My elbow had been the main factor holding me back once my hips were sorted, as it became swollen, restricted and very painful – especially when needing to bear weight through it to use the walker/crutches. My Rheumy came to examine it and found more inflammation and fluid around the joint, so I had this injected with cortisone too, which should settle it down and give me more movement and use of that left arm. I tried the stairs with crutches for the first time and although it was hard going, I think I can manage doing it once a day until I’m strong enough to try more. One important factor that has been reinstilled with me during my hospital stay is just how important it is to keep moving, even through pain and inflammation, and this is something I will be posting about once I catch up on everything.

The past two weeks have been a real eye opener for me in many different ways, so I have lots to post about. The wordpress format seems to have changed while I was away, but I’m hoping that once I figure it out I will be able to backdate posts relating to my stay, while updating with current issues as before. The reason I feel the need to backdate is that this blog also forms a record of my disease activity, which is useful for myself (and hopefully others) to look back on. I was making notes on paper during my stay, so hopefully will be able to keep it accurate.

It feels really good to be home and I’m confident that it will speed up my recovery; little things like needing to use steps to visit my little furbaby Jasper will encourage me to do so daily and even trips to the toilet provide more exercise than having a toilet in my room. I just have to remember to go as soon as I need to as it takes me about 15 minutes to get there with my walker and I’ve had a few close calls already!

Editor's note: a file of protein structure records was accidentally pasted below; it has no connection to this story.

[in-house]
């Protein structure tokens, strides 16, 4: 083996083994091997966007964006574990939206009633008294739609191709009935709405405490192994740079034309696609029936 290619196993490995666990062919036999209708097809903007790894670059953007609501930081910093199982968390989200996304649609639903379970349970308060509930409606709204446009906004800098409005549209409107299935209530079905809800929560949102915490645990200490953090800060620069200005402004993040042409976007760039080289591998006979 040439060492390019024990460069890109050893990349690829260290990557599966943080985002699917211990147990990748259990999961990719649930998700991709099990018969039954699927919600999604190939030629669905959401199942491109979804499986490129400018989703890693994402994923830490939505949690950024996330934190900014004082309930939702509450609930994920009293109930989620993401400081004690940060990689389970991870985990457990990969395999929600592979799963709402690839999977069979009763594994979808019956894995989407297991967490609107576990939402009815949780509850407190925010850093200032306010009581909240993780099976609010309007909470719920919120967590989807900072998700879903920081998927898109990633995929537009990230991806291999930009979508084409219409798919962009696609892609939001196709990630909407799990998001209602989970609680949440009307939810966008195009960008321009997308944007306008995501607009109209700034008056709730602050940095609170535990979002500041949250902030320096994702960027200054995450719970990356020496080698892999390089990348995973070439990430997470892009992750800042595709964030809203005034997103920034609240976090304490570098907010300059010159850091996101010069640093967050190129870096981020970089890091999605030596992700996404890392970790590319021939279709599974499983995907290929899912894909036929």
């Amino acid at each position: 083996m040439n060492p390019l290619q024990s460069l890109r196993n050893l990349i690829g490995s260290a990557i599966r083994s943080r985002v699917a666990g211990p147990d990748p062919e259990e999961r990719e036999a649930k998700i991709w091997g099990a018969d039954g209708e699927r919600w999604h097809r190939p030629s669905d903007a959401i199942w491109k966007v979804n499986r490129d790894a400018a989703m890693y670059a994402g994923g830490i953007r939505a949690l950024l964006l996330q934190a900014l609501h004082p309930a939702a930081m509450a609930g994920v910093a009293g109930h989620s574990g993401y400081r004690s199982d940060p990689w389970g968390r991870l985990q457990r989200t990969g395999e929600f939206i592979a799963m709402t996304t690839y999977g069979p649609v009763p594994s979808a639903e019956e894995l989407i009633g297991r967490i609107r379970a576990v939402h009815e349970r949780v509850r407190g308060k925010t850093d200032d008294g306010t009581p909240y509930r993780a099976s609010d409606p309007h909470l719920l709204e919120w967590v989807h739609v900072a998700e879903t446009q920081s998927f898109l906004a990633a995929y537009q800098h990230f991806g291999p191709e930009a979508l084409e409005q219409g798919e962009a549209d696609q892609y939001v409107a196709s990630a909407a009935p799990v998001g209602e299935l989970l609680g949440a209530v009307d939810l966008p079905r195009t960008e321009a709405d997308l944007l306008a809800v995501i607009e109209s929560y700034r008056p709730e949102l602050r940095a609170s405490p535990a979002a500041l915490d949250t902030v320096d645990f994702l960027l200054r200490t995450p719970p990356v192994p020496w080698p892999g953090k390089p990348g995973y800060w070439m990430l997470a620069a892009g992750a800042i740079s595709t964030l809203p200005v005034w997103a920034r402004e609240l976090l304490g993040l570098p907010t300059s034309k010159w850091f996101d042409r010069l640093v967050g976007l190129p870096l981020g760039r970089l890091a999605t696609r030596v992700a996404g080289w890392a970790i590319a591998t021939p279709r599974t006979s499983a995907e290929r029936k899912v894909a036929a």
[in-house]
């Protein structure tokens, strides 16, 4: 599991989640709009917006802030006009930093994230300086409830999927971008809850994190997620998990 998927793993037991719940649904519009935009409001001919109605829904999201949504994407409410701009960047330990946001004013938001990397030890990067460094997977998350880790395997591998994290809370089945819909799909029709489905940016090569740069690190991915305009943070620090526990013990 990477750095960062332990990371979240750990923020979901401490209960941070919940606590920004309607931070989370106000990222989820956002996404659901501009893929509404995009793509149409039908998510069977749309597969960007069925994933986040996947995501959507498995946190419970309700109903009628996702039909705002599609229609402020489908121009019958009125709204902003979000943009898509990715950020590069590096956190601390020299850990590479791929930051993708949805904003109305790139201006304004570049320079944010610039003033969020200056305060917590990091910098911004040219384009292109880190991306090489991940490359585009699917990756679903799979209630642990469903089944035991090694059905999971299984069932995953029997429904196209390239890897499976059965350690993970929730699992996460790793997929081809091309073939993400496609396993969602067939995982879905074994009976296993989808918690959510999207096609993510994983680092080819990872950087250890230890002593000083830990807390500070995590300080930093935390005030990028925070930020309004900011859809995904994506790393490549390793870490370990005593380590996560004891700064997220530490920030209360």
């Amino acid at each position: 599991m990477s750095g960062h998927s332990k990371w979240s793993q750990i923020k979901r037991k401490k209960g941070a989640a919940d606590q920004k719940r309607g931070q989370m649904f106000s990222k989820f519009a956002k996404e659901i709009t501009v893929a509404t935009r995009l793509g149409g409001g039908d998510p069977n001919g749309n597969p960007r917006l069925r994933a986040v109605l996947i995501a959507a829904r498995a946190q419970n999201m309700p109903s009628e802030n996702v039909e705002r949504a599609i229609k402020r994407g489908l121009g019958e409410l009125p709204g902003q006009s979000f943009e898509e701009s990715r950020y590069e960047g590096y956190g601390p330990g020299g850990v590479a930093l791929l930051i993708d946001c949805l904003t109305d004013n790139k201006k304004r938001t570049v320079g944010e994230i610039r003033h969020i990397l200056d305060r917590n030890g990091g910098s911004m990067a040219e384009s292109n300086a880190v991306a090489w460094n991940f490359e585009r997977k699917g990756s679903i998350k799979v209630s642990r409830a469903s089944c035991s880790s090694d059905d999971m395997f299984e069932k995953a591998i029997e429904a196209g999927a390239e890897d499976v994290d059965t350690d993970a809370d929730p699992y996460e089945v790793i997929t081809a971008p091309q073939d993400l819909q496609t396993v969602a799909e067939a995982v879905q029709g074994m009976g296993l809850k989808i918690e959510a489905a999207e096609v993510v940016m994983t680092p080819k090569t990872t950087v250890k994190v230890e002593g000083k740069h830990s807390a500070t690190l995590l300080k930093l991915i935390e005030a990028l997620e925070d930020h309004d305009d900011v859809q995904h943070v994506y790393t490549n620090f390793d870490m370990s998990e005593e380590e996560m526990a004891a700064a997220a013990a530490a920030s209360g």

Finally, thank you to everybody who visited, sent cards and messages of support to me while I was away. It makes all the difference in the world to dealing with all this and I count myself very lucky to have you all.

Take care all,

L

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{Backdated Post}

Today was a rather confusing day. I woke up in a lot more pain than usual and several jonts in my arms had started to swell and seize up again; not surprising when I was having to bear my weight through them when using the zimmer frame to walk about.  Disappointingly, I needed more help than I had done over the past couple of days and the nurses soon noticed and assured me they’d get in touch with my doctors and the Pain team.

Late morning, the Physios arrived to see me. Despite my painful arm joints, I had to keep on using the zimmer as the ‘lesser of two evils’; I couldn’t come this far in building up my walking, only to let my hard work go down the drain to protect my arms. Plus I was making progress. Since the cortisone injection in my hip the previous day, I was finally able to lift that stubborn left foot of the floor a few centimetres and take a proper step. This did a lot to reassure me that I would get normal function back, because I was still very worried it would be lost at this point.